Also with Nick graduating and moving on from being coached by his dad with the Tucson Champs and Tucson High, the elder Arias shut down his Centerfield Academy with the hope of becoming a scout before the Giants offered the full-time position.
“I’ve been blessed. God has opened the door,” George said. “Centerfield, we had a close it up and I walked out in faith because I didn’t have a job lined up yet. But when when one door closes, another opens.”
His background in player development with Centerfield and Tucson Champs also proved to be vital with the Giants’ interest in his baseball knowledge.
The organization assigned four foreign players (Americans and Dominicans) to work with Arias in Tucson as a form of spring training for two weeks before the season began in Japan. Those players are now playing for Yomiuri and excelling, Arias said.
“With the success those players are having, I think they took that as this guy’s capable and competent that we can have him here to help bring players over here,” he said.
A total of eight foreign players can be on a roster in Japan but no more than four can play in a game.
Some of those players with the Giants presently are pitcher Matt Andriese (10-year big-leaguer who played with the Tampa Bay Rays, Arizona Diamondbacks, Seattle Mariners and Boston Red Sox), outfielder Adam Walker (former third-round selection who played in the Minnesota Twins organization) and infielder Zelous Wheeler (played with the New York Yankees in 2014).
The foreigners are not only players at the twilight of their careers. Two 16-year-old prospects from the Dominican Republic — outfielder Julian Tima and shortstop Jose De la Cruz — signed with Yomiuri before this season for a combined $1.17 million.
Arias’ scouting work this summer could pay immediate dividends if a foreign player struggles or becomes injured and the team needs a replacement.
He plans to make a trip to Japan later this year for the team’s winter meetings and also to watch the Giants play if they are in the postseason.
Arias talks about the possibility of watching the playoffs in Japan with the same excitement he had about the game when Jerry Kindall signed him out of Pima College in the early 1990s. His love for baseball has grown stronger through his experiences playing in the Mexican and Japan pro leagues after his big-league career came to an end.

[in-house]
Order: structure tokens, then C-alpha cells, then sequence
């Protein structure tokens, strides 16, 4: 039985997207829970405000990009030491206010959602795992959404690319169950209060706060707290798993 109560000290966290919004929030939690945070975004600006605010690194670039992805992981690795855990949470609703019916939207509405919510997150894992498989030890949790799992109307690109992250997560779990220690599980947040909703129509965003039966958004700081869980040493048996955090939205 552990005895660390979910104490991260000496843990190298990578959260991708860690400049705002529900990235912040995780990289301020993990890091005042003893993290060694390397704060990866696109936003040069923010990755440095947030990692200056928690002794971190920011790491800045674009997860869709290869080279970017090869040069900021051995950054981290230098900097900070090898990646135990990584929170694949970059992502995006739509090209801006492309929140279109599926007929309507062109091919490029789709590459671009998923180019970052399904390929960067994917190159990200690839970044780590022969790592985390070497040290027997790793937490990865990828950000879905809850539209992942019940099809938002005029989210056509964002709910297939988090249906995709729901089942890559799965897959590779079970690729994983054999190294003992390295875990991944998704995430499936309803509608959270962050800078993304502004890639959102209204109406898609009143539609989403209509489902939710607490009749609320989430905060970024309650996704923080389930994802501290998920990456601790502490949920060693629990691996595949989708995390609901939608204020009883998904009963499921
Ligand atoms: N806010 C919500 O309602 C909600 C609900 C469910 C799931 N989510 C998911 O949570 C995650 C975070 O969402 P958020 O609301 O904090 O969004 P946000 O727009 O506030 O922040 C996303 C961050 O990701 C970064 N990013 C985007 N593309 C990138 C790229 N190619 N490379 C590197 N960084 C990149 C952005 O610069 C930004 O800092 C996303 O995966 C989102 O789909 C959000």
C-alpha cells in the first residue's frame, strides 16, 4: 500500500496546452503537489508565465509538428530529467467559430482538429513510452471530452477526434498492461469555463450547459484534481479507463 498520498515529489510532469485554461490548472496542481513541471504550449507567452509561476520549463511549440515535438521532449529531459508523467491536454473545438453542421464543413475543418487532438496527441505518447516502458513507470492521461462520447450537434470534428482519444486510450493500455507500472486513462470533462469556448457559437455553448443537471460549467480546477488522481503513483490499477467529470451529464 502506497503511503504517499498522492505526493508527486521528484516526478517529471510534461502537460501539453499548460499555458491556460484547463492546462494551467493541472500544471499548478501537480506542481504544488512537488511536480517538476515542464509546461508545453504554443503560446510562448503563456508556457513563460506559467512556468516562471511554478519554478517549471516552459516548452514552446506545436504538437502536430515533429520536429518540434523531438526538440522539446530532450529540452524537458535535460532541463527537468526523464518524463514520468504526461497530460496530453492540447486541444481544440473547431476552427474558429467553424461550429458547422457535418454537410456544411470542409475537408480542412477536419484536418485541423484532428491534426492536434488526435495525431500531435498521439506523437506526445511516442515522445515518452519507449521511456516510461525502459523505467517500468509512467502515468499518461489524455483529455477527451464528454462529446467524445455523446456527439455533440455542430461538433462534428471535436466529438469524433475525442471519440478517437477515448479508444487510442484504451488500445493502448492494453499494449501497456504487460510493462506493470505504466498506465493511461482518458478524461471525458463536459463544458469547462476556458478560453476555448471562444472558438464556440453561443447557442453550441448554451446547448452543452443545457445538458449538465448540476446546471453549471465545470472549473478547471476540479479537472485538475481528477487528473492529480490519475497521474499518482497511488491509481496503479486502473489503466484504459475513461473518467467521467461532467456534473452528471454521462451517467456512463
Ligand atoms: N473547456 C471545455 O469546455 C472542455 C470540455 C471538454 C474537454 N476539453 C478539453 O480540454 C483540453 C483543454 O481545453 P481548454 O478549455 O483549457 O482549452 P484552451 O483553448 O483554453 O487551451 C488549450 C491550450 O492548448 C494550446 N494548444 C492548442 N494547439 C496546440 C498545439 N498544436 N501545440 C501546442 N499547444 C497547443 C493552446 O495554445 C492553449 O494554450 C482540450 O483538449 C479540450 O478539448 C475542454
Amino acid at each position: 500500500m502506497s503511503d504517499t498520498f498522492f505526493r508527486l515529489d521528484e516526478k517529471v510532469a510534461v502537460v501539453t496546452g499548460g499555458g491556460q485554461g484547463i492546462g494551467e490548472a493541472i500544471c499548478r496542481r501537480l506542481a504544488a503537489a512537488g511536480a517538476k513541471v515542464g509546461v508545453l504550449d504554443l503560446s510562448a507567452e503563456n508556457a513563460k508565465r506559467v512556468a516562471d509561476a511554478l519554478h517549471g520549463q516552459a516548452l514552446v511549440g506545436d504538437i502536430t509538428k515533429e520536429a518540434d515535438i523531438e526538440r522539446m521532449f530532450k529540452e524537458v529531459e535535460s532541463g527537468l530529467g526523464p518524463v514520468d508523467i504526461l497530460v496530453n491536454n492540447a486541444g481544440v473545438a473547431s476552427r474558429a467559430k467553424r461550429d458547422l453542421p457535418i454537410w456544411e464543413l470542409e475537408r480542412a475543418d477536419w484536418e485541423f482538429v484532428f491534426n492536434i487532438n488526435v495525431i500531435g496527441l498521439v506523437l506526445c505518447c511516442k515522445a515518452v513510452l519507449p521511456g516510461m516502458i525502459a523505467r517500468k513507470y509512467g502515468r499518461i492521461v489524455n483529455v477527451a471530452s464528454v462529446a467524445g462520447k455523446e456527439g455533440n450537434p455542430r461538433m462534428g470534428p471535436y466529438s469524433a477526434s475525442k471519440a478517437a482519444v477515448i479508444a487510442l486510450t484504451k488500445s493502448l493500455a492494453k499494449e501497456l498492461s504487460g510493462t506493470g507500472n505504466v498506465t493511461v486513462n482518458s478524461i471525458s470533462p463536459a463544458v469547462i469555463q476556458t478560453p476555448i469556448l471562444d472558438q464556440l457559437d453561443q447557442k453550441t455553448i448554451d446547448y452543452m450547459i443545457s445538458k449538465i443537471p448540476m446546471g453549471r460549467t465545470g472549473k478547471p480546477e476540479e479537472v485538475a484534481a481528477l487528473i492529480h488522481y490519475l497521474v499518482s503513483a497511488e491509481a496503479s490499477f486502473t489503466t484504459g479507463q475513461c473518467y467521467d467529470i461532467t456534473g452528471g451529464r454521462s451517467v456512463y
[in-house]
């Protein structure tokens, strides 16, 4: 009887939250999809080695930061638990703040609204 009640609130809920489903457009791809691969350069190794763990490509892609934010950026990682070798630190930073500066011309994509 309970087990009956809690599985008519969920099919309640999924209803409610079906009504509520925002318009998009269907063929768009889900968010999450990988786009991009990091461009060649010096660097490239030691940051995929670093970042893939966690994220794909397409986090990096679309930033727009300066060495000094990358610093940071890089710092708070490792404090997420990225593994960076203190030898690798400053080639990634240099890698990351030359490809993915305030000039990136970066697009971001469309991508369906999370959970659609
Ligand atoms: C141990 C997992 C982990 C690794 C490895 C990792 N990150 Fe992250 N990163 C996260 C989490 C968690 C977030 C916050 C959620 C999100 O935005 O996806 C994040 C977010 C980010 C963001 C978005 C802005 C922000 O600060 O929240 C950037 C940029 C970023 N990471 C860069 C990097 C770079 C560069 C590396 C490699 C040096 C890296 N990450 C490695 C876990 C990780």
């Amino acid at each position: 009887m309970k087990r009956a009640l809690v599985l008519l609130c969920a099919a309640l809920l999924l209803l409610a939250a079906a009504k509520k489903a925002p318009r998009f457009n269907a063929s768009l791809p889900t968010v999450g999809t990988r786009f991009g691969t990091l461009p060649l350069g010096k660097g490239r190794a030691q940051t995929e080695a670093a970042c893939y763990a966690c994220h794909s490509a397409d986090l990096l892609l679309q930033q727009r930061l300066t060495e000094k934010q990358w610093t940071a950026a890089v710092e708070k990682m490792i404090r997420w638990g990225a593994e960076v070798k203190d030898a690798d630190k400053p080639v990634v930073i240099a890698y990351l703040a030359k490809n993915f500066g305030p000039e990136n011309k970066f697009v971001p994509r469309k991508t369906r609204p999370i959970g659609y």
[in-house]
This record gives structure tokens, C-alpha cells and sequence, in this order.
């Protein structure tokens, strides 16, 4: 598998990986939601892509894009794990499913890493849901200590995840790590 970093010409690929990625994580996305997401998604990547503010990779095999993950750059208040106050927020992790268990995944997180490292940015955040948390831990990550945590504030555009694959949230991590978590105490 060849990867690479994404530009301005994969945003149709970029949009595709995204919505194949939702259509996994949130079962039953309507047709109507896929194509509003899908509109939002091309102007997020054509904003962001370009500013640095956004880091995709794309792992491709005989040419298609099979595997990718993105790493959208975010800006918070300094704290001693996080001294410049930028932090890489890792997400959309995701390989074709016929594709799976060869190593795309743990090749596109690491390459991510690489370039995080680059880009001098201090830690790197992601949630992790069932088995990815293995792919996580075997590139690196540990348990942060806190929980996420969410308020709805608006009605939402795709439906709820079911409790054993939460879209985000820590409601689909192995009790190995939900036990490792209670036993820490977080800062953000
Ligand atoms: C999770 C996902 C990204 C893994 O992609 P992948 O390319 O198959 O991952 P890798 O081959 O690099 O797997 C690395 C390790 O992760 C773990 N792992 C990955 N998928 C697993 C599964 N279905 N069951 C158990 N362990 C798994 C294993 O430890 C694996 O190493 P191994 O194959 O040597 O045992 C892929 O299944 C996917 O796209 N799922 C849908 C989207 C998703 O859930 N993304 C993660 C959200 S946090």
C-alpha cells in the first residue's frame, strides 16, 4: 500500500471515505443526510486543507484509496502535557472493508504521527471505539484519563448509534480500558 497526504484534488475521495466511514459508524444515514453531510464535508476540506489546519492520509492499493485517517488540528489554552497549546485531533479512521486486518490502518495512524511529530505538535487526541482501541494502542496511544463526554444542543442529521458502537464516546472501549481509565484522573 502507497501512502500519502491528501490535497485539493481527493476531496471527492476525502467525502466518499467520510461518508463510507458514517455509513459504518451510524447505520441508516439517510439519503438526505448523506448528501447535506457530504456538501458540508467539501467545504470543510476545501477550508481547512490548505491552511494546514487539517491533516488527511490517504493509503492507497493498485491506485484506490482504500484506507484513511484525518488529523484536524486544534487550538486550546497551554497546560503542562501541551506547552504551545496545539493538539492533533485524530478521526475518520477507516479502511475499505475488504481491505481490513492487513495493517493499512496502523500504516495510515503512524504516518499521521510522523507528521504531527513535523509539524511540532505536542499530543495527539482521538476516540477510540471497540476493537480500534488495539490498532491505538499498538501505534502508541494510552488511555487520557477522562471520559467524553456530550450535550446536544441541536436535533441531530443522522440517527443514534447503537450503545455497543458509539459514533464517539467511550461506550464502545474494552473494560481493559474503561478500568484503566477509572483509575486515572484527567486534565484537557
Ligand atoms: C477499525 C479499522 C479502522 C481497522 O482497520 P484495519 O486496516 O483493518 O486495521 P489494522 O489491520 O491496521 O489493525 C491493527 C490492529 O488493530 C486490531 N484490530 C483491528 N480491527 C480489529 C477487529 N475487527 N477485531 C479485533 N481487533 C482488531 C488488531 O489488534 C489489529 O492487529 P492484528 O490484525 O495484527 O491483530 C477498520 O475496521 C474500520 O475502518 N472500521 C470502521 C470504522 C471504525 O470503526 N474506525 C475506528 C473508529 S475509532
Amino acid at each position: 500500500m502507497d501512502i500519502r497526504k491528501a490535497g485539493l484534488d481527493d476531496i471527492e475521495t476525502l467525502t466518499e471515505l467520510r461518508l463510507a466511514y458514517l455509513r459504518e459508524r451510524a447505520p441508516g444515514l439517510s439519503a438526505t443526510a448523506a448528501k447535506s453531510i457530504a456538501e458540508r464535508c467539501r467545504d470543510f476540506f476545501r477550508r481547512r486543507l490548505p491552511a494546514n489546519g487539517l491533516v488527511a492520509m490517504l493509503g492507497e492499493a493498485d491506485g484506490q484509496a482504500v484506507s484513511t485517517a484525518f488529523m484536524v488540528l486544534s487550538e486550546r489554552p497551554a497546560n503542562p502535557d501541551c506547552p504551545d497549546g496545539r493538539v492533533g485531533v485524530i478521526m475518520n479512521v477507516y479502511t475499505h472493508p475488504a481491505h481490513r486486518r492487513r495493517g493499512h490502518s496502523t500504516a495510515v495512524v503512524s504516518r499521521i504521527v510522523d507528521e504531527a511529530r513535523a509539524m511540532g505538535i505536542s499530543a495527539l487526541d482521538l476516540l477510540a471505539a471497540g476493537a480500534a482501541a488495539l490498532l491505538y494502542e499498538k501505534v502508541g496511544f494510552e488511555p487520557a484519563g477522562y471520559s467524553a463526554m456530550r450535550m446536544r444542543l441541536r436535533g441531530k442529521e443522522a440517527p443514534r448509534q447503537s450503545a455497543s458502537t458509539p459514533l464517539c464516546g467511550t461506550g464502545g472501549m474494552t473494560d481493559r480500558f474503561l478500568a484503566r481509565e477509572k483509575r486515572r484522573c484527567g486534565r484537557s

“I always talk to kids about failure. I tell them, ‘You’re gonna go through failure, but the love for the game has to be bigger than the failure,'” Arias said. “I think that’s what motivated me. I have come full circle. I got to play, and I got to have an academy to teach kids about baseball and life. It was fascinating.
“Now, I’m taking that passion to scouting. I’m giving young players an opportunity to keep their dreams alive. It’s a full circle, a sense of giving back. I have enjoyed giving back to our community for quite some time with our younger generations. Now I’m still doing it as a pro scout.”
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ALLSPORTSTUCSON.com publisher, writer and editor Javier Morales is a former Arizona Press Club award winner. He is a former Arizona Daily Star beat reporter for the Arizona basketball team, including when the Wildcats won the 1996-97 NCAA title. He has also written articles for CollegeAD.com, Bleacher Report, Lindy’s Sports, TucsonCitizen.com, The Arizona Republic, Sporting News and Baseball America, among many other publications. He has also authored the book “The Highest Form of Living”, which is available at Amazon. He became an educator five years ago and is presently a special education teacher at Gallego Fine Arts Intermediate in the Sunnyside Unified School District.